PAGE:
short-gut syndrome

short-gut syndrome

1 any of the malabsorption conditions resulting from massive resection of the small bowel, the degree and kind of malabsorption depending on the site and extent of the resection. It is characterized by diarrhea, steatorrhea, and malnutrition.
2 a congenital disorder in which an infant's intestine is too short or underdeveloped to allow normal food digestion. The child is maintained on parenteral nutrition until the intestine grows, develops further, or is replaced by surgical transplantation. A small child who becomes dependent on parenteral feeding may have to be taught chewing and swallowing processes when the short-gut syndrome is eventually corrected.

short-bow·el syn·drome

(shōrt-bow'ĕl sin'drōm)
Complex of symptoms that can result whenever the absorptive surface of the small bowel is reduced, as in massive or multiple small bowel resections. Symptoms include diarrhea, weight loss, malabsorption, anemia, and vitamin, mineral, and electrolyte abnormalities. Degree of malabsorption and malnutrition depends on the site and extent of the resection.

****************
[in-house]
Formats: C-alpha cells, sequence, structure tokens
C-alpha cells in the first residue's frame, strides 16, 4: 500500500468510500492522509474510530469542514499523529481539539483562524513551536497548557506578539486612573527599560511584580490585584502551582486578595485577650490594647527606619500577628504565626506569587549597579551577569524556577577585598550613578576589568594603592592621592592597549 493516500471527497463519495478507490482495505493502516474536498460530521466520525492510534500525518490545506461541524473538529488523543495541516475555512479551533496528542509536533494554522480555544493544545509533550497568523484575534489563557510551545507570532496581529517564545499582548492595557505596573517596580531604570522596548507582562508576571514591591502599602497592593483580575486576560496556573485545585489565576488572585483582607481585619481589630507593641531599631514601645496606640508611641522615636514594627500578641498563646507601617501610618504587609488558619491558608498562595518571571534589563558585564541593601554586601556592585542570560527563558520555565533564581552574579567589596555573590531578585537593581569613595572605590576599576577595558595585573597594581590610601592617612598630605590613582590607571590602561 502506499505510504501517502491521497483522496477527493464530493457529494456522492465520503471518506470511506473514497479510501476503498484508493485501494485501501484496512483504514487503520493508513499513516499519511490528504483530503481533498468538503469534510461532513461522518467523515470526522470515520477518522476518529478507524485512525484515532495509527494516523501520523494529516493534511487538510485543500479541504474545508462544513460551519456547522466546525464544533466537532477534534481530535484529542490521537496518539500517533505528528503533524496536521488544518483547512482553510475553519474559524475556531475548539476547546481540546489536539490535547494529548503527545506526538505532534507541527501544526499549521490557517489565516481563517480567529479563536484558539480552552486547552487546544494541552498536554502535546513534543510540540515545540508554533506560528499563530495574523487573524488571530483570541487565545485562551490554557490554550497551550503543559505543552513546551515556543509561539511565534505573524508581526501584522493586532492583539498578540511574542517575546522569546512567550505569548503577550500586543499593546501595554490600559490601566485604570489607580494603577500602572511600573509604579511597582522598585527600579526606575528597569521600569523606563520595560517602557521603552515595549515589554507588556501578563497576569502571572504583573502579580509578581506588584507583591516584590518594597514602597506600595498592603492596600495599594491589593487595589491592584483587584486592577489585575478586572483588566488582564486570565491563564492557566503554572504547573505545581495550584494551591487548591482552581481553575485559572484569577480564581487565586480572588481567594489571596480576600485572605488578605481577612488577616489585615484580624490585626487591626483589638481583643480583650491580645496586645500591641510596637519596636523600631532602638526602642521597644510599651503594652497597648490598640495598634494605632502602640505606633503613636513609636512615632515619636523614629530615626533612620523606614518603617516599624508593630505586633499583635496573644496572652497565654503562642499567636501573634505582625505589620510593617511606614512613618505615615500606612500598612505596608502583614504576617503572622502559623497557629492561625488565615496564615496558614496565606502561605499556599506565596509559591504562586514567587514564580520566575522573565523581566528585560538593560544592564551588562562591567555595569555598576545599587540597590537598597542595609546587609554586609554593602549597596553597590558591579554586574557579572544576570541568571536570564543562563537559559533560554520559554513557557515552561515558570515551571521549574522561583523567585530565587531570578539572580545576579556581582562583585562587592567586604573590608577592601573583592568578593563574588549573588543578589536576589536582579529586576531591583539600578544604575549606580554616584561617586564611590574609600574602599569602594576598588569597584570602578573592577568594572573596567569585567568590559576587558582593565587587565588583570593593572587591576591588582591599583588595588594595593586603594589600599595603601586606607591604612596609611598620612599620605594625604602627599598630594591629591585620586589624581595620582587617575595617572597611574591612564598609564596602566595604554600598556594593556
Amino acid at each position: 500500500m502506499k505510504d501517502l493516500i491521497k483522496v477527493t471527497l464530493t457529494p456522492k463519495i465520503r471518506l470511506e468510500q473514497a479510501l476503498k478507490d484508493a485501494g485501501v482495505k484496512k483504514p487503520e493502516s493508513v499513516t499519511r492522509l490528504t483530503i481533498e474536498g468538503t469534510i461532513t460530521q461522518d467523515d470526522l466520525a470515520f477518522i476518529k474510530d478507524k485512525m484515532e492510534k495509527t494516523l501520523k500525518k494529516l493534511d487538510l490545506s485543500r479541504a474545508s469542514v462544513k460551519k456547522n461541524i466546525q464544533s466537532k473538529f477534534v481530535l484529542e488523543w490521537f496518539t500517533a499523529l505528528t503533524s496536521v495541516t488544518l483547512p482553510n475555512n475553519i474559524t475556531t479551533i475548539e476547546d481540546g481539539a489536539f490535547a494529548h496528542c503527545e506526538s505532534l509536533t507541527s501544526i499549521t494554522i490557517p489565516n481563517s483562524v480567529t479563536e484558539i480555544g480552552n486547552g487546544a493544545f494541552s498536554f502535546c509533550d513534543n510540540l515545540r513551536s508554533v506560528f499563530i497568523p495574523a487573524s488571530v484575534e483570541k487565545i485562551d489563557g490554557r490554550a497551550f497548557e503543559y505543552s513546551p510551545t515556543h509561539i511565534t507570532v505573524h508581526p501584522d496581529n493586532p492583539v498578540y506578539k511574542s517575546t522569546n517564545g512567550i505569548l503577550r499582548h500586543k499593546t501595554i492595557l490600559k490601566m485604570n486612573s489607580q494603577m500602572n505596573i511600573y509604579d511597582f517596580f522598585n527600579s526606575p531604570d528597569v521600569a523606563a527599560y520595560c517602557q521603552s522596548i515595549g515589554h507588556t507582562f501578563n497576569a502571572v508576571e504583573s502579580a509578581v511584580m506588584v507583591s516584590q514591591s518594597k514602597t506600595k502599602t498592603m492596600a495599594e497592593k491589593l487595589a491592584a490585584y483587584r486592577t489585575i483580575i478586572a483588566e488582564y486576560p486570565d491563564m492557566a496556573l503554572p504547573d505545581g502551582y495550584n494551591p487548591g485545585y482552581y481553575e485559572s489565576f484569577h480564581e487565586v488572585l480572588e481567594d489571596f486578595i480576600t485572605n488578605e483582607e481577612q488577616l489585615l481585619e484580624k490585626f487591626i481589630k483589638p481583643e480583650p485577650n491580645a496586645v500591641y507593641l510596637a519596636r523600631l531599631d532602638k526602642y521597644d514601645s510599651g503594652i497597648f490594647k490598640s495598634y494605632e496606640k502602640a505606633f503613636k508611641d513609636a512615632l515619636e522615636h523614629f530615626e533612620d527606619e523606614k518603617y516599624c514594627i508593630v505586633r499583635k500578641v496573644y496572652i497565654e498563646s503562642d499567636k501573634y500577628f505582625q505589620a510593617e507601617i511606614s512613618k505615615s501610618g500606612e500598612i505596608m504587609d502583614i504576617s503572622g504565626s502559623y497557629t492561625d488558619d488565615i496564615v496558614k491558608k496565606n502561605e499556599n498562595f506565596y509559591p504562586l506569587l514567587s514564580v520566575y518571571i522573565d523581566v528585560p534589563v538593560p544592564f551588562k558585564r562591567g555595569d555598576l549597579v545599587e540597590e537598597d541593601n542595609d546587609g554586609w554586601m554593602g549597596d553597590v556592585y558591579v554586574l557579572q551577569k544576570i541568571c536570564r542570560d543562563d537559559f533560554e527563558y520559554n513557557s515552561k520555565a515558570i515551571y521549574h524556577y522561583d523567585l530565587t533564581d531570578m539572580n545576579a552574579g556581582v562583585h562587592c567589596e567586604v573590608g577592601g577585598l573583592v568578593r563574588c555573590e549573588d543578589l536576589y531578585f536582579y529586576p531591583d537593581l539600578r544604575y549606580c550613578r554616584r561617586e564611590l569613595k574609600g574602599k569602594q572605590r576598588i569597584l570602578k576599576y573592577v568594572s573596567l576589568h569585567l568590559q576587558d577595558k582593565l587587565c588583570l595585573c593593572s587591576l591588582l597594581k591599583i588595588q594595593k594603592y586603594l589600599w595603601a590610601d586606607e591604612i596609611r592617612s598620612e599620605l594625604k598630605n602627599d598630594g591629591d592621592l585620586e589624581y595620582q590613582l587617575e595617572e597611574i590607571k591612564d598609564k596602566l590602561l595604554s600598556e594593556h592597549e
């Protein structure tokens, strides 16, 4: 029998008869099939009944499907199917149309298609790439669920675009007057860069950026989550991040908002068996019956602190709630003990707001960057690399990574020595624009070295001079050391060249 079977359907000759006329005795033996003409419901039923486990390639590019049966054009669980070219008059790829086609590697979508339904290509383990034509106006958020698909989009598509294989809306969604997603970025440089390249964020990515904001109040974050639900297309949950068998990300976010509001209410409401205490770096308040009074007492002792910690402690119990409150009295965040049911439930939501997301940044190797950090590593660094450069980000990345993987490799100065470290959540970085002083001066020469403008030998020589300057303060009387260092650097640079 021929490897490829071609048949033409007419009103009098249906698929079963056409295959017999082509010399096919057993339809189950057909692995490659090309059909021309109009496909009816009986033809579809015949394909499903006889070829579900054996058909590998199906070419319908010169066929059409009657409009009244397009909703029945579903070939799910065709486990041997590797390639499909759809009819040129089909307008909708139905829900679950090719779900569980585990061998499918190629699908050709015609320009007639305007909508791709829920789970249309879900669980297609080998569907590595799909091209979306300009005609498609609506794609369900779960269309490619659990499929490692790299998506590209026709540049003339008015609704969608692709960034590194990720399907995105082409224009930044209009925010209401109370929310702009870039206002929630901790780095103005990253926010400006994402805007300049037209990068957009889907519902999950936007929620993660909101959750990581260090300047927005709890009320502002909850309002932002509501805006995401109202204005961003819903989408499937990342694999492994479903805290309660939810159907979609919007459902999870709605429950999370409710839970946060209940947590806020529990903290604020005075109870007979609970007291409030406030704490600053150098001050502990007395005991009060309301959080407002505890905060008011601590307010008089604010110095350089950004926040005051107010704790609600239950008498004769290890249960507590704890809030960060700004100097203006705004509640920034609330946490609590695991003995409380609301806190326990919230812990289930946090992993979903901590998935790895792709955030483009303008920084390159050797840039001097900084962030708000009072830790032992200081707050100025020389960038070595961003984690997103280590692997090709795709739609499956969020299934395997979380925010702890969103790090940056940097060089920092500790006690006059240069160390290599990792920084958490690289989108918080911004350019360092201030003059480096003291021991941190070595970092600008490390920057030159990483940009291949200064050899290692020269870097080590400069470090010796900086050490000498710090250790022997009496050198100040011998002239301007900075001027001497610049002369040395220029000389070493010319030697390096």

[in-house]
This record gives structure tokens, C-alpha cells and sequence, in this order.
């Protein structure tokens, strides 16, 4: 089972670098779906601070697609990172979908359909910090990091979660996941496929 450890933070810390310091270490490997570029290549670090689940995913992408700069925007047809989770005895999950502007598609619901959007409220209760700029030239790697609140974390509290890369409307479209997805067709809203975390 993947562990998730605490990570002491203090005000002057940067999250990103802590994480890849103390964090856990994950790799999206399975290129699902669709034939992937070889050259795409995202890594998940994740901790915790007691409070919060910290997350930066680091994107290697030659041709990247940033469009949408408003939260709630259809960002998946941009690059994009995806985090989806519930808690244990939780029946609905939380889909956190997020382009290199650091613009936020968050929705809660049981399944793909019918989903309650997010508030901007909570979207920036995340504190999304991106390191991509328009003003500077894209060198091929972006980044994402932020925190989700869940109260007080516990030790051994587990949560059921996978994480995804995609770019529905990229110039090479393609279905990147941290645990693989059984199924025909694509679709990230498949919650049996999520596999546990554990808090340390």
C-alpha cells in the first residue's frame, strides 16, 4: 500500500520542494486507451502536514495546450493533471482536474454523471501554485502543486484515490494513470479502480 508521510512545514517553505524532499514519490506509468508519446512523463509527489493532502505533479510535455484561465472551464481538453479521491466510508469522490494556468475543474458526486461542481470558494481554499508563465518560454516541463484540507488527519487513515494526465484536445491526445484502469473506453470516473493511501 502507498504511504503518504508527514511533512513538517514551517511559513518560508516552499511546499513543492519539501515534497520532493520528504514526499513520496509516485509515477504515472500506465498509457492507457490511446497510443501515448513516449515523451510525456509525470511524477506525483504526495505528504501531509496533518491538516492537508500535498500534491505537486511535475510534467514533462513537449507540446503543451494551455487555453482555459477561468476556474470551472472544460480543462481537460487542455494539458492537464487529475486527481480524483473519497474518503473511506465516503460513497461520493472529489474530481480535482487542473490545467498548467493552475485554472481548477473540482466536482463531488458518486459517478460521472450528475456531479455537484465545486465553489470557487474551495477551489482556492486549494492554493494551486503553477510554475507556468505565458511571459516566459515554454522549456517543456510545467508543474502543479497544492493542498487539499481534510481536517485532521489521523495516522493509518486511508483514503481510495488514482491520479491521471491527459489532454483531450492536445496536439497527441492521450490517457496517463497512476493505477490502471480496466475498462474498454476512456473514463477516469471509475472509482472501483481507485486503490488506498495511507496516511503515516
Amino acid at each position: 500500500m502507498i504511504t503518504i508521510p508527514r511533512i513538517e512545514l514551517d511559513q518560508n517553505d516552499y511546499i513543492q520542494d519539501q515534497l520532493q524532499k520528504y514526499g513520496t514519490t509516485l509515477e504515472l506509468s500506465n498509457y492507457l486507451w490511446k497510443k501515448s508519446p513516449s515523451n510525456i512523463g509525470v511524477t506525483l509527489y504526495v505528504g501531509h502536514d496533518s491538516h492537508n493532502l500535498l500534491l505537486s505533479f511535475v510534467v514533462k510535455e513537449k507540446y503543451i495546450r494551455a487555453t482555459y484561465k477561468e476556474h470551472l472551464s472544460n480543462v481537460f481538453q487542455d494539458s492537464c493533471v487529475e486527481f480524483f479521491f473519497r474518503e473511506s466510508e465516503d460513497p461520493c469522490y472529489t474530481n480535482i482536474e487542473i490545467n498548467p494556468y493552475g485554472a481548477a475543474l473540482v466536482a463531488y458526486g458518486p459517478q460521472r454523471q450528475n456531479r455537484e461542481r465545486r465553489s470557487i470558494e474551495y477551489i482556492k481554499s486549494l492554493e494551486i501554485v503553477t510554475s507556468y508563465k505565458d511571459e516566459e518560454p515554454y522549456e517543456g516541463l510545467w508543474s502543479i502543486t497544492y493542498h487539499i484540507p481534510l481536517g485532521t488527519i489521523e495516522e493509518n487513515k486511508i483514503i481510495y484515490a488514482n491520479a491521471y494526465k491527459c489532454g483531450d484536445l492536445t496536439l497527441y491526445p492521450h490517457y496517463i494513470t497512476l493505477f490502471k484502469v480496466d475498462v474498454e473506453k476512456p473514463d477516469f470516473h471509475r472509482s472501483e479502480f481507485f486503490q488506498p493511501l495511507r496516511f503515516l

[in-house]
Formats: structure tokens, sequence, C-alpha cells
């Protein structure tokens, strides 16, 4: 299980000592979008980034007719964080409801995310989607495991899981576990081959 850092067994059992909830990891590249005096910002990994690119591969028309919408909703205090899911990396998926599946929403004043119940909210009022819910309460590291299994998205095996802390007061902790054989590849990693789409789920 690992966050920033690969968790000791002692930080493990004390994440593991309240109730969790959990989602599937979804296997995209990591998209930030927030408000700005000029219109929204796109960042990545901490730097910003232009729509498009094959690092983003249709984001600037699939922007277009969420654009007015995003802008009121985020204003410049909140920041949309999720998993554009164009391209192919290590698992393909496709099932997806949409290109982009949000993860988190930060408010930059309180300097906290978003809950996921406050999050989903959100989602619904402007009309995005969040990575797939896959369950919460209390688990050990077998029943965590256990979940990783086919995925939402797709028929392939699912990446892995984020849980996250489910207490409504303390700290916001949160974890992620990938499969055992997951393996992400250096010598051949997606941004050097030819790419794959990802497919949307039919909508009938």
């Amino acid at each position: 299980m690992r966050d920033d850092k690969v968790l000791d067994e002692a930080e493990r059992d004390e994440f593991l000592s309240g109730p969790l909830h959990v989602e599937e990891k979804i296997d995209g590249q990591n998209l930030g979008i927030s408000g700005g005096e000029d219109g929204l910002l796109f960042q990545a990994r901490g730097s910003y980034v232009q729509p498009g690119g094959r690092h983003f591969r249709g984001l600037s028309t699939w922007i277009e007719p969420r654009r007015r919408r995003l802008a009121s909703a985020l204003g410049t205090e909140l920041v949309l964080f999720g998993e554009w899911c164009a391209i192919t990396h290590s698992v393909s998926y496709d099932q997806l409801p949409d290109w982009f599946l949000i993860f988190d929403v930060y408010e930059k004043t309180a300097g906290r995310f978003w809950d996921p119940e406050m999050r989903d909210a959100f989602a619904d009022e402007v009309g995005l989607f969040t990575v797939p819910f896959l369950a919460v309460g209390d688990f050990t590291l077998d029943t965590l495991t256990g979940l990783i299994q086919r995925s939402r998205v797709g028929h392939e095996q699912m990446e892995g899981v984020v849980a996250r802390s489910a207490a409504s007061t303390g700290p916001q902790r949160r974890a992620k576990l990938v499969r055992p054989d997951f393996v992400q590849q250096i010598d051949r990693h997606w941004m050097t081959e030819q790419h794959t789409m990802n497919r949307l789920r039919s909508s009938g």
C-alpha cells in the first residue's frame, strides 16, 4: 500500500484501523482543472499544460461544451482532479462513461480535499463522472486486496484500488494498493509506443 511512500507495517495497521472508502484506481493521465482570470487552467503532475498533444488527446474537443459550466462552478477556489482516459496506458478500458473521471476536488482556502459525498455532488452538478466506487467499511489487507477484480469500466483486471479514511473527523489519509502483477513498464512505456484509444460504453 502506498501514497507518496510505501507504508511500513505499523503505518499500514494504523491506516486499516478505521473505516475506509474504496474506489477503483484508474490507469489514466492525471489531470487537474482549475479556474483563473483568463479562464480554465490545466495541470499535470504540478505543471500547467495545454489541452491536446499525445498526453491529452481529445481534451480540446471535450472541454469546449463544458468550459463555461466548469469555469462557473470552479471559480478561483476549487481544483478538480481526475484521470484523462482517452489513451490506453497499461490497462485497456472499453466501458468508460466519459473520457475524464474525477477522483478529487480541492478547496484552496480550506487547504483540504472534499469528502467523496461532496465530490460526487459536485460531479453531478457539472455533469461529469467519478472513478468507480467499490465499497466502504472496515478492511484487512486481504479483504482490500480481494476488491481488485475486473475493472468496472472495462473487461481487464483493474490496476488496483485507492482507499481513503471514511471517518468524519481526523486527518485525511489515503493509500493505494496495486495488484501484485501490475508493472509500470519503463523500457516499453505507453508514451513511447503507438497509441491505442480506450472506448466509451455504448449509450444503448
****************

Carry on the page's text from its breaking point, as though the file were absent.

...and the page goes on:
Synonym(s): short-gut syndrome.

short-bow·el syn·drome

(shōrt bow'ĕl sin'drōm)
Complex of symptoms that can result whenever the absorptive surface of the small bowel is reduced, as in massive or multiple small bowel resections. Symptoms include diarrhea, weight loss, malabsorption, anemia, and vitamin, mineral, and electrolyte abnormalities.
Synonym(s): short-gut syndrome.
References in periodicals archive ?
Conventional bowel resection often has to be repeated in these patients, resulting in short-gut syndrome.
Perhaps most important, no new cases of short-gut syndrome were precipitated.